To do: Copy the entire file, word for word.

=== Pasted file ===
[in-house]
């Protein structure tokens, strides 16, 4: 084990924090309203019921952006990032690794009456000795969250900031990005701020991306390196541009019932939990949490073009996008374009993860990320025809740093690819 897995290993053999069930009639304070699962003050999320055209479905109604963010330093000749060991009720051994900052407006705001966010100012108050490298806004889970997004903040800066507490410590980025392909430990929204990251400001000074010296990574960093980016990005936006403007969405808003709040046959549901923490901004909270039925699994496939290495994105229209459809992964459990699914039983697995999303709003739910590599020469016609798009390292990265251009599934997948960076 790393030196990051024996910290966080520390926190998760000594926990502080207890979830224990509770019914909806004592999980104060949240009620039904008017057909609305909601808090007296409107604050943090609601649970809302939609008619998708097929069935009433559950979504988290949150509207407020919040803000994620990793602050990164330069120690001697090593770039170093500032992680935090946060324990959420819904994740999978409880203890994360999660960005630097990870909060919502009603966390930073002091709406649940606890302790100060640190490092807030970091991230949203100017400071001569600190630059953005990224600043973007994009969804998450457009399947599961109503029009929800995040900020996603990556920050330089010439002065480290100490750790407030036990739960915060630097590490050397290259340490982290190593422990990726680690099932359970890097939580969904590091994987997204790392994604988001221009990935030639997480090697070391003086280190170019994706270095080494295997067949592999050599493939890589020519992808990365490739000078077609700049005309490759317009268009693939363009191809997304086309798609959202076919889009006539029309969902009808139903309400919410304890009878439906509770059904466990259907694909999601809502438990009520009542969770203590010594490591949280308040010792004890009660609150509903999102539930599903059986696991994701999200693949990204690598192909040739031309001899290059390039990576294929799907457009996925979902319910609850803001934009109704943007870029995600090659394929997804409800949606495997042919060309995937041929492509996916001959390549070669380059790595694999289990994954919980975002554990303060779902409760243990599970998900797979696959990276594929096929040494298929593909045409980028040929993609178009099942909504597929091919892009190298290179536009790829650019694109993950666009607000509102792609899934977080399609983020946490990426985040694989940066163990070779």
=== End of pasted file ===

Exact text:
[in-house]
């Protein structure tokens, strides 16, 4: 084990924090309203019921952006990032690794009456000795969250900031990005701020991306390196541009019932939990949490073009996008374009993860990320025809740093690819 897995290993053999069930009639304070699962003050999320055209479905109604963010330093000749060991009720051994900052407006705001966010100012108050490298806004889970997004903040800066507490410590980025392909430990929204990251400001000074010296990574960093980016990005936006403007969405808003709040046959549901923490901004909270039925699994496939290495994105229209459809992964459990699914039983697995999303709003739910590599020469016609798009390292990265251009599934997948960076 790393030196990051024996910290966080520390926190998760000594926990502080207890979830224990509770019914909806004592999980104060949240009620039904008017057909609305909601808090007296409107604050943090609601649970809302939609008619998708097929069935009433559950979504988290949150509207407020919040803000994620990793602050990164330069120690001697090593770039170093500032992680935090946060324990959420819904994740999978409880203890994360999660960005630097990870909060919502009603966390930073002091709406649940606890302790100060640190490092807030970091991230949203100017400071001569600190630059953005990224600043973007994009969804998450457009399947599961109503029009929800995040900020996603990556920050330089010439002065480290100490750790407030036990739960915060630097590490050397290259340490982290190593422990990726680690099932359970890097939580969904590091994987997204790392994604988001221009990935030639997480090697070391003086280190170019994706270095080494295997067949592999050599493939890589020519992808990365490739000078077609700049005309490759317009268009693939363009191809997304086309798609959202076919889009006539029309969902009808139903309400919410304890009878439906509770059904466990259907694909999601809502438990009520009542969770203590010594490591949280308040010792004890009660609150509903999102539930599903059986696991994701999200693949990204690598192909040739031309001899290059390039990576294929799907457009996925979902319910609850803001934009109704943007870029995600090659394929997804409800949606495997042919060309995937041929492509996916001959390549070669380059790595694999289990994954919980975002554990303060779902409760243990599970998900797979696959990276594929096929040494298929593909045409980028040929993609178009099942909504597929091919892009190298290179536009790829650019694109993950666009607000509102792609899934977080399609983020946490990426985040694989940066163990070779």